Recently, retailers like Next, Shoeaholics and La Redoute have taken a market-changing approach and priced third party click and collect at a cheaper rate than home delivery. In Next’s case, we believe this is one of the first signs of a major UK retailer passing on the significant consolidation benefits of third party click and collect straight onto the consumer.

With retailers coming under greater margin pressure, there are few areas with as much margin gaining potential as offered by consolidating deliveries to third party click and collect locations. The significant efficiencies offered to retailers and carriers by consolidation, will compel more retailers to take this approach, driving a marked shift in volume away from home delivery in 2017.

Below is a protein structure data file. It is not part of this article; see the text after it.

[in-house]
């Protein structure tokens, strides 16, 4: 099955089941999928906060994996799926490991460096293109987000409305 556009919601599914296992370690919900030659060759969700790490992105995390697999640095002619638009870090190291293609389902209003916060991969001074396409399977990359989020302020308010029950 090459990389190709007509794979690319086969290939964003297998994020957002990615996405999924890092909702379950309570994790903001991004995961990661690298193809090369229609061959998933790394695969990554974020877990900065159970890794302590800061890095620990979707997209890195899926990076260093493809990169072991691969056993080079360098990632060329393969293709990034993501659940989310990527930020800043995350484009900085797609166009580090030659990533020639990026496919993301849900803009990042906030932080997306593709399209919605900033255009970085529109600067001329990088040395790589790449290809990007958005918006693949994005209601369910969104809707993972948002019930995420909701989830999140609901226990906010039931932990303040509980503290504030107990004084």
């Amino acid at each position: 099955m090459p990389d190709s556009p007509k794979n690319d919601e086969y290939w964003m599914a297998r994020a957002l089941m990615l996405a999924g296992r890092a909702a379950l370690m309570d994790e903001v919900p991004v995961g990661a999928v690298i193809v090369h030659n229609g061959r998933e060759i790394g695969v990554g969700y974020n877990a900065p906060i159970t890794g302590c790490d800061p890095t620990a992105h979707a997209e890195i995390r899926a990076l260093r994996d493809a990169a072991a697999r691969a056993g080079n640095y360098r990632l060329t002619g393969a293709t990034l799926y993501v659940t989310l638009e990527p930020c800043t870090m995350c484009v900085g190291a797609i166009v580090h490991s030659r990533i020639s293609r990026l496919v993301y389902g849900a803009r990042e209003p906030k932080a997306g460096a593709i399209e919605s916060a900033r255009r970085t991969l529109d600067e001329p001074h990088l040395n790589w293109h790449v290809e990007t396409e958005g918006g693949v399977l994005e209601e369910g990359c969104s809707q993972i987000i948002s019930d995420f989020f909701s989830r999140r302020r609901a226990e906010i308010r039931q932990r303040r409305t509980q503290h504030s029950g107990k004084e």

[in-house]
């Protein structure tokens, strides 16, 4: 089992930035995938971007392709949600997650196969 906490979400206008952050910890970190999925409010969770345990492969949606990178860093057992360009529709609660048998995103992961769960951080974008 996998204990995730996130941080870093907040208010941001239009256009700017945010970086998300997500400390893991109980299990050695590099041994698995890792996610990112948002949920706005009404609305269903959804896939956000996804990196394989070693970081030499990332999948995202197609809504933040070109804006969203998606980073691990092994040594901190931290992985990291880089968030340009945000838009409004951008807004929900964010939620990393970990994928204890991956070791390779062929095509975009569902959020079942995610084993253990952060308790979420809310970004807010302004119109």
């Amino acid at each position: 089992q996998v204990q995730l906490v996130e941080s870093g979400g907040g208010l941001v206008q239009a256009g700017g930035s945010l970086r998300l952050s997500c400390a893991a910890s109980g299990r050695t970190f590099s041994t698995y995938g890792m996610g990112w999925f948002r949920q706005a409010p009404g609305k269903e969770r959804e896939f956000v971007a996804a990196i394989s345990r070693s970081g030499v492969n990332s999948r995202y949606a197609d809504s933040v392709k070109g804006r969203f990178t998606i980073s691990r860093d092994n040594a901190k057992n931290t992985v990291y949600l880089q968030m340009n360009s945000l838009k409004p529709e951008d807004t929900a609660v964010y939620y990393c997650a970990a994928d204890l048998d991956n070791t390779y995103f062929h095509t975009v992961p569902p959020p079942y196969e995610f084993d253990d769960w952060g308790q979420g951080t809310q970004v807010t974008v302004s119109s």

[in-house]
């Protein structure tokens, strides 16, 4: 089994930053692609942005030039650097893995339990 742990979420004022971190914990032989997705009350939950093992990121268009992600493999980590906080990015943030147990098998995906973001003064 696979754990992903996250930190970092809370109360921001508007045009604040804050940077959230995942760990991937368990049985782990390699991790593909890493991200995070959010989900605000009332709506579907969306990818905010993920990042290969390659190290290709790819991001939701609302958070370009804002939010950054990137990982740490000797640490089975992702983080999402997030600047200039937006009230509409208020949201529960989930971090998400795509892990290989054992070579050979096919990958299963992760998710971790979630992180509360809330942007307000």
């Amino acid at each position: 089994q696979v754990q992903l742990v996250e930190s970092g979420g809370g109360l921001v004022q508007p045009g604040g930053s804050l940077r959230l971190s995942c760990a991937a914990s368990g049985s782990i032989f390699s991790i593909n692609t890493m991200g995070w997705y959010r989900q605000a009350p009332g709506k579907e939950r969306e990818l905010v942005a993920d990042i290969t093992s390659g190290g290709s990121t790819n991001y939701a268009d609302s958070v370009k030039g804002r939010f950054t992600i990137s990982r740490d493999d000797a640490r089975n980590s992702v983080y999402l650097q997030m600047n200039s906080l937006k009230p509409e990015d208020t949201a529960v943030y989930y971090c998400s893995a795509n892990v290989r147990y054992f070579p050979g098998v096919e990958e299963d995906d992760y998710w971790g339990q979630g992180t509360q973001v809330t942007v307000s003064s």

3) In-store collect will require investment or face slowing growth rates

In-store click and collect has been extraordinarily successful, with many multi-channel retailers reporting upwards of 30% of all online orders being collected in-store. This nearly doubles amongst market leaders like John Lewis and M&S which have reported upwards of 50%. However, retailers will struggle to see the same level of growth in 2017 if they don’t invest in the channel.

The reason for this is that consumers are becoming more discerning in the experience they expect from click and collect. Research from JDA has found that 73% of shoppers would switch retailers if they had a poor experience with an online click and collect order.

Putting click and collect in a remote corner of the store and having to wait while store teams rifle through poorly formatted and organised storage rooms to find parcels, just doesn’t wash with today’s attuned click and collect shopper. This requires investment in the technology and customer experience to make sure retailers don’t lose out to other retailers offering a slicker in-store experience, or third party networks offering a more convenient experience.